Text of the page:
“And this not be good, I will strip and lash that lad,” the Captain mutters. He slaps on his tricorn hat.

“The crew always finds that a bit too exciting,” Samuel notes.

“’Tis always exciting so long as it happens to someone else,” Daring Dean says darkly. “Might as well join me, dear lad, for if ‘tis nothing then ‘twill be over twice as quick.”

The Captain’s ‘nothing’ is shaped like a caravel, with streaming sails and a pleasingly puny-looking crew.

“Stumpy Joe, do ye ken the colors o’ that flag?” The Captain’s view through the spyglass shows silver and white with a background too small to be seen.

Joe shakes his head and sets his earring to swinging. “I know it not, Captain Dean, whether ‘tis a voyaging vessel or the mark of fellow buccaneers.”

‘Tis tricksy stepping on the toes of others in the Black Trade. But it has been months since the last haul, and Daring Dean feels that tingling down his back that new plunder always brings.

“Move up slowly and prepare to board! Load the cannons and await me orders afore bringing them into sight!”

Daring Dean is not one to run up the flag before an attack. ‘Tis a stupid notion, he thinks, a bit of worthless bragging that spoils the element of surprise.

“Cannons first, and then on to boarding?” Samuel steals up behind him in his usual, quiet way.

“Ye be a bloodthirsty lad, and I know not where ye get it.”

“We be pirates, Dean, not politicians. Plunder and push on—‘tis the motto of our trade!”

“I’ll keep to the side of stealing and stealth, and nobody getting hurt if they don’t stand in me way.”

“Ropes then, for sneakin’ onto the deck.”

“Thar be no sneakin’ when ye pull alongside a ship, lad, not unless the crew in charge be criminally stupid or dead.”

“Sneakin’, sackin’, it be aye the same t’ me.” Samuel mutters.

The Devil’s Chase moves in close, with no sign of alarm or interest from the other ship.

“To the deck!” the Captain shouts. His men stream soundlessly across the makeshift planking to the caravel, beginning the battle they know best.

‘Tis eerily quiet on the other ship, with little noise but the footsteps of the pirates. Some of the crew return from the hold, empty-handed and looking bewildered.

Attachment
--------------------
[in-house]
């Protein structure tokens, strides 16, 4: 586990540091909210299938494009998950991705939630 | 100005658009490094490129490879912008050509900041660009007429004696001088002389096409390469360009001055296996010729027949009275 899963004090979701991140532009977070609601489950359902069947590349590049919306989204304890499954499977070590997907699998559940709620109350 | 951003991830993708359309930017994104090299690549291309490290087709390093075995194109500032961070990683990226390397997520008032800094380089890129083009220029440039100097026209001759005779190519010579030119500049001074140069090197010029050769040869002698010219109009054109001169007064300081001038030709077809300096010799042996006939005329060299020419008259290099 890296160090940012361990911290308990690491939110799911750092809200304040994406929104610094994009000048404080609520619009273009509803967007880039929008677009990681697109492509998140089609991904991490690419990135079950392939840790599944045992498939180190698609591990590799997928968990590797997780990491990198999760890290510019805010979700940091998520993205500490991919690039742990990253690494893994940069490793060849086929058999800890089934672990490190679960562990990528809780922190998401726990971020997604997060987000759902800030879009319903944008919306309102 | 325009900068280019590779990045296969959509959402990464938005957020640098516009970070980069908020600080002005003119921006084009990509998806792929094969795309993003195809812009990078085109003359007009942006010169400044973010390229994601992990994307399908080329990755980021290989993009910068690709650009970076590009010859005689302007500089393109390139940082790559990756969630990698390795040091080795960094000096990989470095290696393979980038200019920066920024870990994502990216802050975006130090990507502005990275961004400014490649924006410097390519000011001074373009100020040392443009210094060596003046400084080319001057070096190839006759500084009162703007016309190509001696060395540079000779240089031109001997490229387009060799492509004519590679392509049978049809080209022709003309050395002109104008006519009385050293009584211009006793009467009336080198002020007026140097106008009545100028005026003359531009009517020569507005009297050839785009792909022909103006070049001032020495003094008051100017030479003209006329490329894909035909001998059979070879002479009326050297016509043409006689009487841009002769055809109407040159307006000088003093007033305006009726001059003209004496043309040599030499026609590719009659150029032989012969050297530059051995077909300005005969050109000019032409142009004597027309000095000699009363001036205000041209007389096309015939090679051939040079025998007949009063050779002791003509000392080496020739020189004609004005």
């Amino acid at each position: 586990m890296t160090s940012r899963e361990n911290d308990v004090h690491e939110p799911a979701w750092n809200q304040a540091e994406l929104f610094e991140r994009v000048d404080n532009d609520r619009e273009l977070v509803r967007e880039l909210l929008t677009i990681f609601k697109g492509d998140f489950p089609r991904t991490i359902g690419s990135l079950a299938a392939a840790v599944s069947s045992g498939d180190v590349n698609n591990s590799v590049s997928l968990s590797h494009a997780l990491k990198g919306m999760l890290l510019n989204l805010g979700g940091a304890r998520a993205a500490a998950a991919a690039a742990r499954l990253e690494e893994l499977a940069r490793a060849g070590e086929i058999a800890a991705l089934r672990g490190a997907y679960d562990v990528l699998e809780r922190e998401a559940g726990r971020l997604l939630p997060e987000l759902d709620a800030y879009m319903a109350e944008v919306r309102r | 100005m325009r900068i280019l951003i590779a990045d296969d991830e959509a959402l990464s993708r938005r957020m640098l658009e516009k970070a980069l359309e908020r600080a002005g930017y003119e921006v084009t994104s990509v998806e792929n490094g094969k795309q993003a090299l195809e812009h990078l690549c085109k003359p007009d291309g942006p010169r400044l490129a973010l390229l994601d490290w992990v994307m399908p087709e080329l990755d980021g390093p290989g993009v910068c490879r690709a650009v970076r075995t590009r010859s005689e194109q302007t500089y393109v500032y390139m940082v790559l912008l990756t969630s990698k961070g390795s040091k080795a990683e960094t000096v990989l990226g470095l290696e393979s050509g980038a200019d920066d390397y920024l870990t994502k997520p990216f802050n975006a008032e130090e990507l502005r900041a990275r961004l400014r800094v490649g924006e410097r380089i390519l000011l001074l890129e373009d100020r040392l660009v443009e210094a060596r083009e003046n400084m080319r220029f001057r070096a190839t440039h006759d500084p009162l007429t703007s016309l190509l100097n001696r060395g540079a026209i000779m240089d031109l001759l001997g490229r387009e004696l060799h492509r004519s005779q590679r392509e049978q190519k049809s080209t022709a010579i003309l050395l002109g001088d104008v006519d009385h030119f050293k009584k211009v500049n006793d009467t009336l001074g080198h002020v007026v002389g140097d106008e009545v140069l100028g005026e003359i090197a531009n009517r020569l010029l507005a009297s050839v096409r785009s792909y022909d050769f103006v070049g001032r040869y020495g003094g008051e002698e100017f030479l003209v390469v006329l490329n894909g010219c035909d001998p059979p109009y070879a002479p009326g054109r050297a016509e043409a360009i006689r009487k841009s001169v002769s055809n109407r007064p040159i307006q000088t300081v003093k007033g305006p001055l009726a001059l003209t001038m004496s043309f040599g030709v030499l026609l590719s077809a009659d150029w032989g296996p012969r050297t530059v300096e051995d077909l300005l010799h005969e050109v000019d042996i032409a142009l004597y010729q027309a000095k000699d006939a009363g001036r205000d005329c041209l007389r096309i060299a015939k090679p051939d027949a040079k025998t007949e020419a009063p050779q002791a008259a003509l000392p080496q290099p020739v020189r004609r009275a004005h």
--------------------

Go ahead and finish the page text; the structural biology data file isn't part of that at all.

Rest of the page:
“Thar be no-one on board,” calls One-Eared Pete. “And naught for stealing ‘cept the hammocks in the hold.”

“Damn it all! I be right sick o’ haunted things,” Dean rages. “Can we not for once find a sweet galleon with gold and rum and riches for the taking? Arrrr, but it vexes me to the bone!”

“That it does,” Samuel agrees. “A pox on ghost ships and their blasted phantom crews!”

“Well, there be nothing for it,” Dean concedes. “We’ll call the men back and set sail for the East again.”

“And just leave the ship as we found it?” Samuel asks.

“Ye have something in mind—out with it, lad.”

“I’ve a thought toward burning it—as a precaution, nothing more.”

“Oh, aye. A precaution. With flames towering up to the sky and wreckage sinkin’ into the sea!” Daring Dean smiles to himself. “Ye’ve quite the love of burnin’, lad.”

“No more than ye do yerself,” says Samuel. Their grins are cocky now and their spirits high, and the day may redeem itself yet.

“Bosun!” Captain Dean shouts. “We’ll be setting yon ship afire and leaving these cursed waters. Rally the men and get it done, afore yon ghosties start makin’ trouble.”

The work is done quickly, and Samuel crosses over the planks to set torch to the deck himself.

The fire catches hold of trail of oil in a rush, crackling and roaring across the wood of the deserted caravel. Samuel returns to the Devil’s Chase, and the Winchesters watch the sky become orange around the doomed, destroyed vessel.

“’Tis nothin’ like a fire for a romantic mood.” The Captain leans close to Samuel, his arm slipping about his brother’s waist.

“Aye, it be a lovely sight at that. It fair puts me in mind to cozy up in bed for the whole afternoon.”

Dean smiles then with sudden, sharp interest. “Where be thine oils from the perfume trader thou didst purchase at Midsummer, then?”

“They be waitin’ only for ye to remember.”

“Oh, that I have lad, that I have.” The Captain nuzzles Samuel’s neck, his lips finding the spot below his ear.

Samuel sways on his feet, and soon the Captain is through being coy. “Smitty!” he shouts across the deck, “The helm be thine ‘til tomorrow!”

The he draws Samuel by the hand along the railing and toward the stairs, that they might continue their sweet celebration down below.



------ fin ------


Awk! Please leave a cracker for Polly afore ye go~~~~


..................................................

..................................................

Baby Kraken drawing by deliciouspear





 
 
 
Pheebs1pheebs1 on October 6th, 2006 06:25 am (UTC)
Yes. I could live with reading THAT crossover ;))